Recent developments in experimental and simulation tools have converged with advances in raw computing resources, necessitating the development of new algorithms for analyzing the data generated. The ability to collect more digital data at faster speeds with multiple signals, length scales and viewing angles, does not lead to improved materials characterization or modeling without the ability to process and understand the data. This is becoming increasingly apparent as sensors are capturing data at a rate which cannot effectively be analyzed by a human. Indeed, when Materials Science is viewed as a "Big Data" problem, it becomes immediately apparent that our field presents problems unique to Materials Science and that, because of the highly complex and non-linear relationships known to exist, a simple correlation is usually dissatisfying. Robust analytical methods for extraction of quantitative physical information from raw data, and not just correlations, are needed. This type of analysis is inaccessible by traditional methods, either due to massive data volumes or, conversely, missing data.
From an experimental perspective, all measurements become inverse problems: the end result of the interaction of a beam with a material is all that is observed and the material structure/composition which gave produced the result needs to be found. Similarly, computational design of materials to meet property targets can be framed as an inverse problem, using physics based models as forward models in the inversion. Experiments, by their very nature, have limitations such as indirect measurements, inefficient detectors, restricted field of view, sample damage, and noise. This makes for ambiguous interpretation from a machine's point of view- i.e. the inversion is ill-posed and the results from traditional analysis methods give uninterpretable or physically unrealistic results.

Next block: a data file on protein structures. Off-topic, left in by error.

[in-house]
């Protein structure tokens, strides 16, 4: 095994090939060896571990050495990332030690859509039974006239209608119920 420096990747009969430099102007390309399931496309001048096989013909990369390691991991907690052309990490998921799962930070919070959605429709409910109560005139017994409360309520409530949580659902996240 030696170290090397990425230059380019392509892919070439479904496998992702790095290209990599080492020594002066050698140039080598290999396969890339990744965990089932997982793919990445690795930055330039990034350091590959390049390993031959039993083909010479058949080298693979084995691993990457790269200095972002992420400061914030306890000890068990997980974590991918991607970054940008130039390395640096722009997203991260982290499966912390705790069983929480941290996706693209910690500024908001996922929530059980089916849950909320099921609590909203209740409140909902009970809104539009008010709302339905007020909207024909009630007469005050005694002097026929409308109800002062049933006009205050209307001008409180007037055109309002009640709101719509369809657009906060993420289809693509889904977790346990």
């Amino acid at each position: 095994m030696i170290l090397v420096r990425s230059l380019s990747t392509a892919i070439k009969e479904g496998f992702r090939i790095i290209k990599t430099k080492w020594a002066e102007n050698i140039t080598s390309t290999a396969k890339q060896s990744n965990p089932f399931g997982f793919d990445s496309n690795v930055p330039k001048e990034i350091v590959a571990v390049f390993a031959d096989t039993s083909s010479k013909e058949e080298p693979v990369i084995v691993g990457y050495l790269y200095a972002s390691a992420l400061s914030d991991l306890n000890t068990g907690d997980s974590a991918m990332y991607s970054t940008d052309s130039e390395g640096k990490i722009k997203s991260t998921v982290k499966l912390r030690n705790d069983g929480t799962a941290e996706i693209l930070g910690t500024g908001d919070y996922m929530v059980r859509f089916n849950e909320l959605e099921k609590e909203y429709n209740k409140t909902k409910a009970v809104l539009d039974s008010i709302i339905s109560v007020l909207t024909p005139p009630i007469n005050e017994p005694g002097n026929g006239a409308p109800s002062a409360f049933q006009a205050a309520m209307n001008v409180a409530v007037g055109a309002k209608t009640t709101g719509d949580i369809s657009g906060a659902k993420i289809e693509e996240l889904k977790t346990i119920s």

This symposium will cover advances in methods for data analytics, for both experimentally and computationally generated data, specifically as they have been applied to materials science problems. This symposium will focus on current challenges in data analytics for materials science such as high throughput data generation, inverse methods, three and four dimensional data, multimodal data, multi-physics model data, and others.